Olivia Glazebrook’s first novel begins with a disaster.
Olivia Glazebrook’s first novel begins with a disaster. Kit, painter of meretricious society portraits, has whisked Alice, his younger, pregnant girlfriend, off to Jordan for an indulgent weekend. Their car skids off a mountain road leaving Alice trapped inside. Kit behaves like an unheroic imperialist. ‘You bloody little man, Karim!’, he yells at the driver, but it is Karim who reminds him that they ought to be aiding Alice. They are rescued, but not all the artifice of a luxury hotel can prevent Alice’s miscarriage. Blood pours out of her ‘as if she were a vase, carelessly knocked over on a table.’
Glazebrook is good with similes. The image of the vase mirrors the impact on their relationship of the loss of the unborn ‘Bean’. The shape of their shared life is broken; meaning collapses, and the rich, handsome couple are stranded in an emotional wasteland more sterile than the Jordanian desert.
Miscarriage features disproportionately rarely in novels, considering what a common catastrophe it is. The Trouble With Alice demonstrates with painful clarity how the loss exposes and widens existing unsuspected faultlines. Alice and Kit cease to communicate. Alice stops eating. She embarks on the anorexic’s timetable of deceits and self-punishments, intent on creating ‘a new version of herself’, one beyond the reach of others. Her only companion is Kit’s old lurcher, Bones.
Alice attempts to shut out the guilt and grief, the feeling that she failed her baby. Kit, only ever falsely enthusiastic about the pregnancy, reverts to bachelor selfishness —an easy step for him. One problem for me was the unlikeability of Kit, who does little more than say ‘Fuck’ a lot, smoke, and get irritated by people who make demands on him. He hardly notices when Alice moves out of the bedroom of his smart Notting Hill house and entombs herself in the basement with Bones.
Such desolation, however acutely described, seems doomed to make for a static and unrewarding novel. But Kit’s father, Tod, comes to the reader’s rescue, furious, wheelchair-bound, sparking dangerously like a malfunctioning firework. Tod is a great tragi-comic creation, a monster of manipulative spite only dimly aware that he is losing his power to harm.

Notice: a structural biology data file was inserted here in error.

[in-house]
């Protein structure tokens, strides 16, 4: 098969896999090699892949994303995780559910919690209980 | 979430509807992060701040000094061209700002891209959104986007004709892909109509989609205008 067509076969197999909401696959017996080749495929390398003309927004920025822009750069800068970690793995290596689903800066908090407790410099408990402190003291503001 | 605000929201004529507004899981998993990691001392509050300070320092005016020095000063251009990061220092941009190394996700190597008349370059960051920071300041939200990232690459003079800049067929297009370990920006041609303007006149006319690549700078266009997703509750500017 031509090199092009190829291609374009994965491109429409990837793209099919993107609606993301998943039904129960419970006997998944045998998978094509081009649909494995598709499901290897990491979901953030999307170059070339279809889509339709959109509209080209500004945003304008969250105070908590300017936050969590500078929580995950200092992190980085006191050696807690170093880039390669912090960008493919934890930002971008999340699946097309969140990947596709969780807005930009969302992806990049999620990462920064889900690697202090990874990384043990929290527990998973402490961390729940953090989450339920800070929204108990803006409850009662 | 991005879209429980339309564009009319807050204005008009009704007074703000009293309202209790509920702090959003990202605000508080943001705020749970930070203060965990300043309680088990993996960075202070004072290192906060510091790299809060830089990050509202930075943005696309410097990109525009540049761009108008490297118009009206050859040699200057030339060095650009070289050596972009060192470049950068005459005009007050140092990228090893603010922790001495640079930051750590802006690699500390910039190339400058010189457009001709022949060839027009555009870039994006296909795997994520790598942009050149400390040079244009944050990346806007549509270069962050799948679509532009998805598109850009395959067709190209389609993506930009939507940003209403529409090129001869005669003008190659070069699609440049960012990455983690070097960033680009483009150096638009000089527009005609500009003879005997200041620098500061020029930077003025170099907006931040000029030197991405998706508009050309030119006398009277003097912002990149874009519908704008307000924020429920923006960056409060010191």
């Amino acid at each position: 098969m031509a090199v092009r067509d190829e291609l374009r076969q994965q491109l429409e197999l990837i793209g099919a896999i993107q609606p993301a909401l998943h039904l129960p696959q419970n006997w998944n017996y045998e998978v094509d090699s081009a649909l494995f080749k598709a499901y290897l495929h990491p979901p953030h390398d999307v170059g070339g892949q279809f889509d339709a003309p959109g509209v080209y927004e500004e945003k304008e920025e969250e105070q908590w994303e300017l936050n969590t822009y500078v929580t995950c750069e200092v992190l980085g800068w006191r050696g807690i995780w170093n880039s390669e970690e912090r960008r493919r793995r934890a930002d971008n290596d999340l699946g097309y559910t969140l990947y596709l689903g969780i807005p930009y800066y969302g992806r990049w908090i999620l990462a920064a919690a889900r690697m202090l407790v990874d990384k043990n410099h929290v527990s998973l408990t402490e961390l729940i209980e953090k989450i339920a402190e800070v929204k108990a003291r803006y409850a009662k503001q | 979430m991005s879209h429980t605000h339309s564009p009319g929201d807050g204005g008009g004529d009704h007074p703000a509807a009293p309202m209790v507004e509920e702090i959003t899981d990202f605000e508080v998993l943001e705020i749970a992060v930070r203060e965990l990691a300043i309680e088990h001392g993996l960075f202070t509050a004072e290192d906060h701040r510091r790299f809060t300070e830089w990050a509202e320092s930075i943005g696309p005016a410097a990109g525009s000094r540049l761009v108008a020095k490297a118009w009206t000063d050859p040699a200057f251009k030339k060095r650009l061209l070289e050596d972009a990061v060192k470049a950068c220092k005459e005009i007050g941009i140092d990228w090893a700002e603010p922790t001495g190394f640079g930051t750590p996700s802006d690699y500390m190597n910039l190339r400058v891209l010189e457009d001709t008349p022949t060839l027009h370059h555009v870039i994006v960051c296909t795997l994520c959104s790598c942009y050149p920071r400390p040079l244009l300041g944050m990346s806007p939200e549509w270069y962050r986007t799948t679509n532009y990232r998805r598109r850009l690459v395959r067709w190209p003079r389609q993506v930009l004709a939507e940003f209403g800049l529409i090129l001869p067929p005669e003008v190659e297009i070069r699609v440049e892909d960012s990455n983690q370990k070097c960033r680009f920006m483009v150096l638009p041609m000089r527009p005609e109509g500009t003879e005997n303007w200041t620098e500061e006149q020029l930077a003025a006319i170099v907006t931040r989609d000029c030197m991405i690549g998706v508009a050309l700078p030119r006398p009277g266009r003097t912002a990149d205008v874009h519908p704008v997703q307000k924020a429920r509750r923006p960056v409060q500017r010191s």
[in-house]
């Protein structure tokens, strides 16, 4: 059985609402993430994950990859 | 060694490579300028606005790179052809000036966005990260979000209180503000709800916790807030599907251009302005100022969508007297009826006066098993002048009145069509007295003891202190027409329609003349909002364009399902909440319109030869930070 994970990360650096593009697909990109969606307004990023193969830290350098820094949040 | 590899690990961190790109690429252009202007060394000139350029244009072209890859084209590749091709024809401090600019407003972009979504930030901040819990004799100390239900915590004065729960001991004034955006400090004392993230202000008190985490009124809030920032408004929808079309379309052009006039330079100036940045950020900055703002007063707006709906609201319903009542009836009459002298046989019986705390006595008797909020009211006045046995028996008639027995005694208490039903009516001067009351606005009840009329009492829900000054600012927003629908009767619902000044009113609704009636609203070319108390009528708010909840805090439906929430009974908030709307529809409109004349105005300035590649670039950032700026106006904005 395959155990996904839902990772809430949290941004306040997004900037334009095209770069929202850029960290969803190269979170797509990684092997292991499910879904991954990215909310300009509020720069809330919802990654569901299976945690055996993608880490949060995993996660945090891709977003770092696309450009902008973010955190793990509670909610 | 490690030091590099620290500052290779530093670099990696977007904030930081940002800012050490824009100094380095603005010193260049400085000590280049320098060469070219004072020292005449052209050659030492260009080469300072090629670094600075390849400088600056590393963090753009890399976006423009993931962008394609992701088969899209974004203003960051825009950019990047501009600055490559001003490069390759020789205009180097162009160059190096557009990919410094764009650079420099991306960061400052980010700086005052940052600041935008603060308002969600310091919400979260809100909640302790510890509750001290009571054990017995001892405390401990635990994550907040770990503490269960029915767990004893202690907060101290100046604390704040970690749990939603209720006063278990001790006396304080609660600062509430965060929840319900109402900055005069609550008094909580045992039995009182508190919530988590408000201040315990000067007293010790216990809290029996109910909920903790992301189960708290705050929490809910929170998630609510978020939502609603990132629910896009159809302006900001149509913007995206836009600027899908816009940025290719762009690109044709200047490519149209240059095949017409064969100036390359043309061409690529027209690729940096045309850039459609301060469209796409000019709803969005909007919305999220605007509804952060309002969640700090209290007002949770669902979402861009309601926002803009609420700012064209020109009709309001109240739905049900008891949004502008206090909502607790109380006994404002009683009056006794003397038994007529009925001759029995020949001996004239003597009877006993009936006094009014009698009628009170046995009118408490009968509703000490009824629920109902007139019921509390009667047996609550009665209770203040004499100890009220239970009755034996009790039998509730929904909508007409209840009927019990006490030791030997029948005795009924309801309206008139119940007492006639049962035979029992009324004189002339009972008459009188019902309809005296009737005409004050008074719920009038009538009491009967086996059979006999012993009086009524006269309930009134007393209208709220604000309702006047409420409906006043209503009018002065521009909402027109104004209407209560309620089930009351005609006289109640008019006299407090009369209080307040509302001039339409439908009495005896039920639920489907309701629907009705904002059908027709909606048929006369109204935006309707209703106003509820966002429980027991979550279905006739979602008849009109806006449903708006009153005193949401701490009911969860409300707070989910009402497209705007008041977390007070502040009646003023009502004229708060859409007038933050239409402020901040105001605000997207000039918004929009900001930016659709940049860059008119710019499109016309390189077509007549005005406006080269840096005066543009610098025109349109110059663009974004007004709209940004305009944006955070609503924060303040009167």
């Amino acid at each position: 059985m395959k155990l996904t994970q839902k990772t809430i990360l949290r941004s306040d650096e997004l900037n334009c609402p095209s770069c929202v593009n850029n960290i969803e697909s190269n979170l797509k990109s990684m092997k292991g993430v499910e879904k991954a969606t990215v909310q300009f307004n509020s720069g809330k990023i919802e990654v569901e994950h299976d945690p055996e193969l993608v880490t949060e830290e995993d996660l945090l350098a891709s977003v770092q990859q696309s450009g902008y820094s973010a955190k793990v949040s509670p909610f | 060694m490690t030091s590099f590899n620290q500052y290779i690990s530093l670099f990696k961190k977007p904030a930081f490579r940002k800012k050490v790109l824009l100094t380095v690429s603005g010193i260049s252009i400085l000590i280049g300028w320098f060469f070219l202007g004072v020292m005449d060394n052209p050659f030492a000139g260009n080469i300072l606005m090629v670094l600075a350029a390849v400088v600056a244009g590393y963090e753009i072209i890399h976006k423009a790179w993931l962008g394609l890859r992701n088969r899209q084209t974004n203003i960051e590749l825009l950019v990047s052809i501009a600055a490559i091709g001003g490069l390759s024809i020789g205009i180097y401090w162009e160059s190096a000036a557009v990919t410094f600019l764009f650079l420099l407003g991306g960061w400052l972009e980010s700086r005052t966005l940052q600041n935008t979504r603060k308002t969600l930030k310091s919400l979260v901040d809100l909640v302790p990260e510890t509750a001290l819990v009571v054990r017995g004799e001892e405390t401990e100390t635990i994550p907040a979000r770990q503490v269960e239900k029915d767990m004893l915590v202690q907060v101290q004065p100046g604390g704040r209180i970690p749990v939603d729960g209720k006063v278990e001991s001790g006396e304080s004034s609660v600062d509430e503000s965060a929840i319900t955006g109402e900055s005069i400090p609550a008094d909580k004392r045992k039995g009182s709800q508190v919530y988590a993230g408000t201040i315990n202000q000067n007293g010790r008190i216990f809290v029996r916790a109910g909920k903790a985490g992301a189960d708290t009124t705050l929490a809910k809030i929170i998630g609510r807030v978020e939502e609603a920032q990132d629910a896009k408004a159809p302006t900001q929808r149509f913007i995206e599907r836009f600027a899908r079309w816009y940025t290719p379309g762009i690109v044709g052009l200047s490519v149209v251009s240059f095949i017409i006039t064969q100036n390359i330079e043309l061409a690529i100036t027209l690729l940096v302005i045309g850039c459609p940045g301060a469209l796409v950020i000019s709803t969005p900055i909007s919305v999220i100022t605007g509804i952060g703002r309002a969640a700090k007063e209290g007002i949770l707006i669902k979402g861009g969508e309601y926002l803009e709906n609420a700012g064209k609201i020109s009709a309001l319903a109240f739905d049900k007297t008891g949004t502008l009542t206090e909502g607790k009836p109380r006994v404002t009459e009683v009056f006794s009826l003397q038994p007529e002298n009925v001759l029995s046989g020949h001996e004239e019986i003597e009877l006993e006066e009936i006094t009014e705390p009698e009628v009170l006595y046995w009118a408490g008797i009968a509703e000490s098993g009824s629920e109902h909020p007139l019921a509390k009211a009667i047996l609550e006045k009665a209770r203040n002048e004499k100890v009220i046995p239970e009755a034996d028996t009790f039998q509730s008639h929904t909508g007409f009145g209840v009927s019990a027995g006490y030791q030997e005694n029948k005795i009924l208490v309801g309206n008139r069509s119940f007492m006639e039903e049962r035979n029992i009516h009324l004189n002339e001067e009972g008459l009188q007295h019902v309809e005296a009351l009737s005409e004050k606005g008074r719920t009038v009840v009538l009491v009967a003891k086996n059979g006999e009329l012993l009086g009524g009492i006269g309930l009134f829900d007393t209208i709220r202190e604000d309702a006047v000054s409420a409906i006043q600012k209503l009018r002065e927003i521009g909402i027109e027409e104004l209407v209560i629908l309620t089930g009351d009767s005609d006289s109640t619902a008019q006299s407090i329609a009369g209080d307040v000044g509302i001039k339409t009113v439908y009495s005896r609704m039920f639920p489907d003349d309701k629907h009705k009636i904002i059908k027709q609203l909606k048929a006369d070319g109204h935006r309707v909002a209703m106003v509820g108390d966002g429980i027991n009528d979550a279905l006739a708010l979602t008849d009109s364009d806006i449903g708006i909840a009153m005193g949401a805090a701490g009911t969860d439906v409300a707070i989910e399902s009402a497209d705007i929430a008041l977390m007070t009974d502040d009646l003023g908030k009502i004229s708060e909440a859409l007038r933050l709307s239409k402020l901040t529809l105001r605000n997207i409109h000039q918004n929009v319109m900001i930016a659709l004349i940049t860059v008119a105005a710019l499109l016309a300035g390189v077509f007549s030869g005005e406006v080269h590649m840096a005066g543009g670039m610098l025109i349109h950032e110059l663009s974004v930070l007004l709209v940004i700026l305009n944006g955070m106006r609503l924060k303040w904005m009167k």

Tod was the designer of his day. Kit’s covetable house is really Tod’s house; Tod designed everything in it, down to the teaspoons. It’s obvious where Kit gets his horridness from. Tod’s emasculating control of his son’s life is encapsulated by the glass bowl, designed, of course, by him, in which two goldfish, ‘Kit’ and ‘Alice’, circle drearily.
Tod’s announcement that he will sell the house breaks the stasis. Alice and Bones withdraw to Cornwall, where Kit’s hippy ex-model mother Iona built a new life after abandoning the young Kit to his brutal father. If Iona offers Alice a haven, can she repair this damage? Can the shake-up save Kit from turning into a version of his father? Reduced to camping on a friend’s child’s bed, Kit is forced to wake up and take stock. The ousted child plays an important part in his rehabilitation.
This is a careful, sensitive novel, perhaps over-schematic in its desire to illustrate its central theme, which is that if the wellsprings of sympathy are blocked, human beings suffer morally as they would suffer physically from lack of water in a desert. The prose sometimes wavers between predictability — ‘Dear God, he thought, I’ll do anything if you’ll get me out of this, I really will’ — to precise, original observation. I don’t want to spoil the story, but the last scene in which Bones appears is particularly powerful. Luckily, the balance tips in favour of originality. As a first novel, this is pretty good; Olivia Glazebrook’s next will be even better.
This article first appeared in the print edition of The Spectator magazine, dated May 28, 2011Tags: Book review, Fiction, Novelists